Irregular expenditure by South African government departments swelled 80 percent to 43.4 billion rand ($3 billion) in the 2015-16 financial year, Auditor-General Kimi Makwetu said on Wednesday.
South Africa is trying to rein in spending and trim debt in the face of sluggish economic growth and looming decisions by major ratings agencies that could see it lose its investment grade status, a development that would lift borrowing costs.
Makwetu said in a statement after releasing his annual report that most of the irregular spending, which would have accounted for about 3 percent of total government spending, stemmed from non-compliance with regulations on the procurement of goods and services.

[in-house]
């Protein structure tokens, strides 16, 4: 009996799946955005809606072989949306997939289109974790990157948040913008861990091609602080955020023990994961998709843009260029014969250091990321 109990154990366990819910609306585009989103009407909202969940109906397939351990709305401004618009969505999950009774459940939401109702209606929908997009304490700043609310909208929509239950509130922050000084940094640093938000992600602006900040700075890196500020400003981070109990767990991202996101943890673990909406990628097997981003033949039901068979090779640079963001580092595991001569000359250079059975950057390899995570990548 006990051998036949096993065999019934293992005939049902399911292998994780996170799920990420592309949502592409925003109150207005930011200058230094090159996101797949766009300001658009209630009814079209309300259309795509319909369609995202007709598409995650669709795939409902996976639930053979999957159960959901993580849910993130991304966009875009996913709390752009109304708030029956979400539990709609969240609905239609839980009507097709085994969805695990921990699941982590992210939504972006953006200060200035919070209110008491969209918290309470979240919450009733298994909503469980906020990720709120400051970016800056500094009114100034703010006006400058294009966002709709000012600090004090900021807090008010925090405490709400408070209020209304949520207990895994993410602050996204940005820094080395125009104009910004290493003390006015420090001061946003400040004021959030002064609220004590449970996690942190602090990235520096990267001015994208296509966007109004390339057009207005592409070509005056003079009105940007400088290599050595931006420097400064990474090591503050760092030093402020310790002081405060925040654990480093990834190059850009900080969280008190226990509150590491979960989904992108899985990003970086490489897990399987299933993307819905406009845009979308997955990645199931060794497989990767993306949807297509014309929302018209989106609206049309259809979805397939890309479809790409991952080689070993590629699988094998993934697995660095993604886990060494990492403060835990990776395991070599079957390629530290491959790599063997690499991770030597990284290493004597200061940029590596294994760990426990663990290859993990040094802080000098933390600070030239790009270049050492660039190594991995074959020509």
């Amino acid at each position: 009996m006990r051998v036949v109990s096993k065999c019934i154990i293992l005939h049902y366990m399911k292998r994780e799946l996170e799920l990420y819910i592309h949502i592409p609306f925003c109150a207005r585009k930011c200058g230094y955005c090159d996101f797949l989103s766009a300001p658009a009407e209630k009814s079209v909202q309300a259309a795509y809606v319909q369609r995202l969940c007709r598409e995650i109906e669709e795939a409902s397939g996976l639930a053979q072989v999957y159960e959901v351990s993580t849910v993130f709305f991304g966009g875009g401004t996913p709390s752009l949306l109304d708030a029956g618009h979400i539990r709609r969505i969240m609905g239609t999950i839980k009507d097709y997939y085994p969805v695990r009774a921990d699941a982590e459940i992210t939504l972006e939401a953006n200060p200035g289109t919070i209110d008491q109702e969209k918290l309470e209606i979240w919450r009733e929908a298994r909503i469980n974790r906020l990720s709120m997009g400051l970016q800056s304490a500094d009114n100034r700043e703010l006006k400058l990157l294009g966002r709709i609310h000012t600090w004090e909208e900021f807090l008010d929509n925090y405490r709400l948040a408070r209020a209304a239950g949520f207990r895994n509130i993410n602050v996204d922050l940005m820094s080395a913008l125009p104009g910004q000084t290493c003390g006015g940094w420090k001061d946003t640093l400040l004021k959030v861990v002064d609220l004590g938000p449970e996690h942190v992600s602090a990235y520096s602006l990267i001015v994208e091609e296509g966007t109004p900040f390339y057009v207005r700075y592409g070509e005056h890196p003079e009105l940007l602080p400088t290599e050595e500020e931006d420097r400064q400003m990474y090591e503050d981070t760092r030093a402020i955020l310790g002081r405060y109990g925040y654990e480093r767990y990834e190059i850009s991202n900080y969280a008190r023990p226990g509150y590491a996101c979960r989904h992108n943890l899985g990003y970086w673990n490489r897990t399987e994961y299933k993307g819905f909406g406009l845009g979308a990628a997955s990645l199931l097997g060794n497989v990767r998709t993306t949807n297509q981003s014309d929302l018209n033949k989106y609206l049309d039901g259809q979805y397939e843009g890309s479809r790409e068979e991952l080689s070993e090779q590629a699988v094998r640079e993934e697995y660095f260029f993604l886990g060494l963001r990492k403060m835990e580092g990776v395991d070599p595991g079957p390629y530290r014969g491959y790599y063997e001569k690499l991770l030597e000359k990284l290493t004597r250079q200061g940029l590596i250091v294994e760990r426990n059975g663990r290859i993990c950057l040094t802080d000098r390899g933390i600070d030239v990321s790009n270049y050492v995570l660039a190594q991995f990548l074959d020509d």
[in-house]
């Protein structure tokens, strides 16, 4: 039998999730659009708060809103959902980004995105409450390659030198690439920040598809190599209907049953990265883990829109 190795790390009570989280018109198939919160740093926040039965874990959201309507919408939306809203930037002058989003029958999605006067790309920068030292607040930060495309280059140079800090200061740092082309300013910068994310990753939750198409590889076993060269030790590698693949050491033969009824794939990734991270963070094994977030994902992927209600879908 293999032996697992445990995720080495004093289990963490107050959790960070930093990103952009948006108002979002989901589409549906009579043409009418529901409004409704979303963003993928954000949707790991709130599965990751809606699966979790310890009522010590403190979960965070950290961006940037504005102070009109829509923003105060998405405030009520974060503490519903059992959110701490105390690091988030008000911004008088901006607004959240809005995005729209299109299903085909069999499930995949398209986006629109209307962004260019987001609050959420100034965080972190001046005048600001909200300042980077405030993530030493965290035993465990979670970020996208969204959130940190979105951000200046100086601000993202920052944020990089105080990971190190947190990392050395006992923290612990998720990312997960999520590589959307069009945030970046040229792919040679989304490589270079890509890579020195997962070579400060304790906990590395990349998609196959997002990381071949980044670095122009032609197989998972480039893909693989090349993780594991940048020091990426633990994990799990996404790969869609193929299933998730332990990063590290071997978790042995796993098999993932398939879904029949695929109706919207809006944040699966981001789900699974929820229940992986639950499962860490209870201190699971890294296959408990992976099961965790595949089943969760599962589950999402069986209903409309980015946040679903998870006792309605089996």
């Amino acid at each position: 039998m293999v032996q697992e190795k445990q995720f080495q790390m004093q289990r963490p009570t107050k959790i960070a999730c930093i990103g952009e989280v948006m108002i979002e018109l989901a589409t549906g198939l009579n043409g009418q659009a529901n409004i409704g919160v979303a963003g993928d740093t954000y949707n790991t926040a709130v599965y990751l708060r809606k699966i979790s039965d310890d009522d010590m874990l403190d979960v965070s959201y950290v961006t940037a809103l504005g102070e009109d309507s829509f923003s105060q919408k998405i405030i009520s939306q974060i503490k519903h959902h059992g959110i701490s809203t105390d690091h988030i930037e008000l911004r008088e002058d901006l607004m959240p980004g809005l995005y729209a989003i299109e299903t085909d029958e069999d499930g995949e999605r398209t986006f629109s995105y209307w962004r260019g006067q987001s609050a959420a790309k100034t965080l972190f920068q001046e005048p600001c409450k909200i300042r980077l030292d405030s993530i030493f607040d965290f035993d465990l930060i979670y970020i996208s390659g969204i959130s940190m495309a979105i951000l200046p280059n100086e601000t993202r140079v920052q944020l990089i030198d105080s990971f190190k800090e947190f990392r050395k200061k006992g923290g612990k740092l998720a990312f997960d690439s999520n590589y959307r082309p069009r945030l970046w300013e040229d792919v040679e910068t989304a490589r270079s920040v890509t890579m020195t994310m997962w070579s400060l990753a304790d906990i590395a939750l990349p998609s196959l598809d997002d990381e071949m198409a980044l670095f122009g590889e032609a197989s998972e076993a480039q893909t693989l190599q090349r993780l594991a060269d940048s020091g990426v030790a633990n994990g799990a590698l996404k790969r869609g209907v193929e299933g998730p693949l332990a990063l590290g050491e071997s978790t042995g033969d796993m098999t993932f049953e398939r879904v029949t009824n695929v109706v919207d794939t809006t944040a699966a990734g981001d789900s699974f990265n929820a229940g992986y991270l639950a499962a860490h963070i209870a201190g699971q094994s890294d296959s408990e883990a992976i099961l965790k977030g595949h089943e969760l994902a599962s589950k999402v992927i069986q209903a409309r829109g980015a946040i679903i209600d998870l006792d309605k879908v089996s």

“Due to a lack of transparency and competitiveness, it remains to be seen whether prices are not inflated in the procurement processes,” the statement said.
Expenditure deemed “fruitless and wasteful” increased 14 percent since 2013-14 to 1.37 billion rand, the statement said, without providing a comparison to the 2014-15 financial year.
Makwetu said poor management, shoddy probes into allegations of financial transgressions, and vacancies that remain unfilled in key positions such as accounting officers, were “the root causes of … weaknesses in financial and performance management and the poor audit outcomes.”
Makwetu recommended improved monitoring of expenditure, the provision of compliance checklists to monitoring units and supervisors, and the implementation of formal codes of conduct but stopped short of calling for a probe.
The Treasury did not immediately comment on the report.
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